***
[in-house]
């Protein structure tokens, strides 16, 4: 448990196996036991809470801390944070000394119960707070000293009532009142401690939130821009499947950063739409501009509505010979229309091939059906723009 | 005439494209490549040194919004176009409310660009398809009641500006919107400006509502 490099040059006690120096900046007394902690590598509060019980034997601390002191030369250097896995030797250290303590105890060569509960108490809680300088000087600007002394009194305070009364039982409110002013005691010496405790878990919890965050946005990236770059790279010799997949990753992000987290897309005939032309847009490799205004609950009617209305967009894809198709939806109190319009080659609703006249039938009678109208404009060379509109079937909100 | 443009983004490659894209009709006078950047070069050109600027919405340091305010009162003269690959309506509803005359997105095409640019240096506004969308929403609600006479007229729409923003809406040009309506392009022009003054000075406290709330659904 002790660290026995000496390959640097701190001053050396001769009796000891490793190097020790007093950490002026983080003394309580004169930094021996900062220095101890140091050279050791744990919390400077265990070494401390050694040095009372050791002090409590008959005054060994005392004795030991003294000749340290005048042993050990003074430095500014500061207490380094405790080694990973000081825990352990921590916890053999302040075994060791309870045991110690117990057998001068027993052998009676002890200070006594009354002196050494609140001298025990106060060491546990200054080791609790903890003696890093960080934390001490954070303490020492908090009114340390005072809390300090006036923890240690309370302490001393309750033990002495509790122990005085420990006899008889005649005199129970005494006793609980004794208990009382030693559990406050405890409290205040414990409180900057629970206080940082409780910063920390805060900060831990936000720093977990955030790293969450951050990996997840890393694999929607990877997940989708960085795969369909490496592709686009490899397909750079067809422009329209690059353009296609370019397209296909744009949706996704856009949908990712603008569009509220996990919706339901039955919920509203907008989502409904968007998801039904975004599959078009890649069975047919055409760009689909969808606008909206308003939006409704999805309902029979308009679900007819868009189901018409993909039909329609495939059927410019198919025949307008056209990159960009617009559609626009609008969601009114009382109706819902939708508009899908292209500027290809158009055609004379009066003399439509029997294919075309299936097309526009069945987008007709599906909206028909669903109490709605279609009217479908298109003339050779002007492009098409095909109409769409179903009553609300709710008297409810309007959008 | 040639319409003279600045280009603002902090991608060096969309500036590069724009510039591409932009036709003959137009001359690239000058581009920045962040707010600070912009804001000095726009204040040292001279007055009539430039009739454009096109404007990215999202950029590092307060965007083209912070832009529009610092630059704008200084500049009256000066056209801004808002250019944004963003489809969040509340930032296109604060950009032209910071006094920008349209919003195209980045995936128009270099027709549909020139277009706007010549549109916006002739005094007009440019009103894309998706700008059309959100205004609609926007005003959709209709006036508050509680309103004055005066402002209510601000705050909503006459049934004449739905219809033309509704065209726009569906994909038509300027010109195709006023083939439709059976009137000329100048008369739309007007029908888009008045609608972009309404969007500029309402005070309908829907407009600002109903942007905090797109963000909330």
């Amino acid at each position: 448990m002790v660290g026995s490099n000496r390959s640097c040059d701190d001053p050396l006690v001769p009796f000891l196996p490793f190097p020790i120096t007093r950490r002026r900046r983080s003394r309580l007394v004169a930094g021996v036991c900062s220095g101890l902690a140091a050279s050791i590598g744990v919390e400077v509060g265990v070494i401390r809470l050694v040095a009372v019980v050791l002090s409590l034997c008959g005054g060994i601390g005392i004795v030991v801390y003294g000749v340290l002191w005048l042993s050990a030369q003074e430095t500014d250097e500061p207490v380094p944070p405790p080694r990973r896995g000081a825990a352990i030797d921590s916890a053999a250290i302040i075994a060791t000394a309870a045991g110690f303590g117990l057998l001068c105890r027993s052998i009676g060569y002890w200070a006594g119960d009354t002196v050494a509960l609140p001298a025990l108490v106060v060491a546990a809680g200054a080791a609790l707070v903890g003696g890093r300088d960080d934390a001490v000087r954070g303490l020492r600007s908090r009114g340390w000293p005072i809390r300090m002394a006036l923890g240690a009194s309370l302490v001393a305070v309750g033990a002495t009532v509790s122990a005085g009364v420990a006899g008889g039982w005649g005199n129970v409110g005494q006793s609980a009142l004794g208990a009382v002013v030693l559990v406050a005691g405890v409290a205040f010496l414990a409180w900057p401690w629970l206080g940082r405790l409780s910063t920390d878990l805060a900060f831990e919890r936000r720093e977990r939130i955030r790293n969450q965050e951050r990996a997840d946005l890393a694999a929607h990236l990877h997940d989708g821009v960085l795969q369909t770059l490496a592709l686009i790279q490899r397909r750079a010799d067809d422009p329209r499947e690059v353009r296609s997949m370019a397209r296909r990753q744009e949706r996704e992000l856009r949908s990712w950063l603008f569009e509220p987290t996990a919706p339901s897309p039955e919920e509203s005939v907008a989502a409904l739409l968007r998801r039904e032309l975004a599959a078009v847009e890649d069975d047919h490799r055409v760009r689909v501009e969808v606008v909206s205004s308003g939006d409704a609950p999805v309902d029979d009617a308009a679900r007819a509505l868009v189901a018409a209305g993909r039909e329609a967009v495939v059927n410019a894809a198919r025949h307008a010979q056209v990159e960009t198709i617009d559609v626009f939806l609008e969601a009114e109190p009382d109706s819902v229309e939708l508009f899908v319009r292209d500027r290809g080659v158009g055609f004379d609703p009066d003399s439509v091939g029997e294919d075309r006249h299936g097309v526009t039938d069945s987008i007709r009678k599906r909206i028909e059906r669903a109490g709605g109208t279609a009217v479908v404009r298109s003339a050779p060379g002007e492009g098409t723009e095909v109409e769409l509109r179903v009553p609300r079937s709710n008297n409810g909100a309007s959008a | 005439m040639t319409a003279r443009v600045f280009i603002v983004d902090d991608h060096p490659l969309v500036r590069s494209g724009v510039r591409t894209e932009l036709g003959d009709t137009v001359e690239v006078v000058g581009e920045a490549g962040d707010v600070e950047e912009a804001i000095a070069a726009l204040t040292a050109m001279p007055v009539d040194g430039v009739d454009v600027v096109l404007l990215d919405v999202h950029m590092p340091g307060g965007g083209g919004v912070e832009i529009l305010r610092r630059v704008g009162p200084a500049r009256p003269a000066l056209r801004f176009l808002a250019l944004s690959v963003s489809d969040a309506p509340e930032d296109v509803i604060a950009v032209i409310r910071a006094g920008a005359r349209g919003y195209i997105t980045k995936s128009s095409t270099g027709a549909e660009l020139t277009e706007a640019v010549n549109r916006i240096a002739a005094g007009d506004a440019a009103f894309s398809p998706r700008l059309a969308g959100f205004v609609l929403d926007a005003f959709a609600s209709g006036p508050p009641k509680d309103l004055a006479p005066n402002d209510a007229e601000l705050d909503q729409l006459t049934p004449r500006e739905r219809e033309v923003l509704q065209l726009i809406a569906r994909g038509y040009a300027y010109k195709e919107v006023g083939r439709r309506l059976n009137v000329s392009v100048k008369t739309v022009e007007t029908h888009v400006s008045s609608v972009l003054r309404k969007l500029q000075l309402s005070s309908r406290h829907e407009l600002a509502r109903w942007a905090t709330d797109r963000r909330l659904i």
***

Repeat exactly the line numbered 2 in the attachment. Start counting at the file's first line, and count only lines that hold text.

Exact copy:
């Protein structure tokens, strides 16, 4: 448990196996036991809470801390944070000394119960707070000293009532009142401690939130821009499947950063739409501009509505010979229309091939059906723009 | 005439494209490549040194919004176009409310660009398809009641500006919107400006509502 490099040059006690120096900046007394902690590598509060019980034997601390002191030369250097896995030797250290303590105890060569509960108490809680300088000087600007002394009194305070009364039982409110002013005691010496405790878990919890965050946005990236770059790279010799997949990753992000987290897309005939032309847009490799205004609950009617209305967009894809198709939806109190319009080659609703006249039938009678109208404009060379509109079937909100 | 443009983004490659894209009709006078950047070069050109600027919405340091305010009162003269690959309506509803005359997105095409640019240096506004969308929403609600006479007229729409923003809406040009309506392009022009003054000075406290709330659904 002790660290026995000496390959640097701190001053050396001769009796000891490793190097020790007093950490002026983080003394309580004169930094021996900062220095101890140091050279050791744990919390400077265990070494401390050694040095009372050791002090409590008959005054060994005392004795030991003294000749340290005048042993050990003074430095500014500061207490380094405790080694990973000081825990352990921590916890053999302040075994060791309870045991110690117990057998001068027993052998009676002890200070006594009354002196050494609140001298025990106060060491546990200054080791609790903890003696890093960080934390001490954070303490020492908090009114340390005072809390300090006036923890240690309370302490001393309750033990002495509790122990005085420990006899008889005649005199129970005494006793609980004794208990009382030693559990406050405890409290205040414990409180900057629970206080940082409780910063920390805060900060831990936000720093977990955030790293969450951050990996997840890393694999929607990877997940989708960085795969369909490496592709686009490899397909750079067809422009329209690059353009296609370019397209296909744009949706996704856009949908990712603008569009509220996990919706339901039955919920509203907008989502409904968007998801039904975004599959078009890649069975047919055409760009689909969808606008909206308003939006409704999805309902029979308009679900007819868009189901018409993909039909329609495939059927410019198919025949307008056209990159960009617009559609626009609008969601009114009382109706819902939708508009899908292209500027290809158009055609004379009066003399439509029997294919075309299936097309526009069945987008007709599906909206028909669903109490709605279609009217479908298109003339050779002007492009098409095909109409769409179903009553609300709710008297409810309007959008 | 040639319409003279600045280009603002902090991608060096969309500036590069724009510039591409932009036709003959137009001359690239000058581009920045962040707010600070912009804001000095726009204040040292001279007055009539430039009739454009096109404007990215999202950029590092307060965007083209912070832009529009610092630059704008200084500049009256000066056209801004808002250019944004963003489809969040509340930032296109604060950009032209910071006094920008349209919003195209980045995936128009270099027709549909020139277009706007010549549109916006002739005094007009440019009103894309998706700008059309959100205004609609926007005003959709209709006036508050509680309103004055005066402002209510601000705050909503006459049934004449739905219809033309509704065209726009569906994909038509300027010109195709006023083939439709059976009137000329100048008369739309007007029908888009008045609608972009309404969007500029309402005070309908829907407009600002109903942007905090797109963000909330």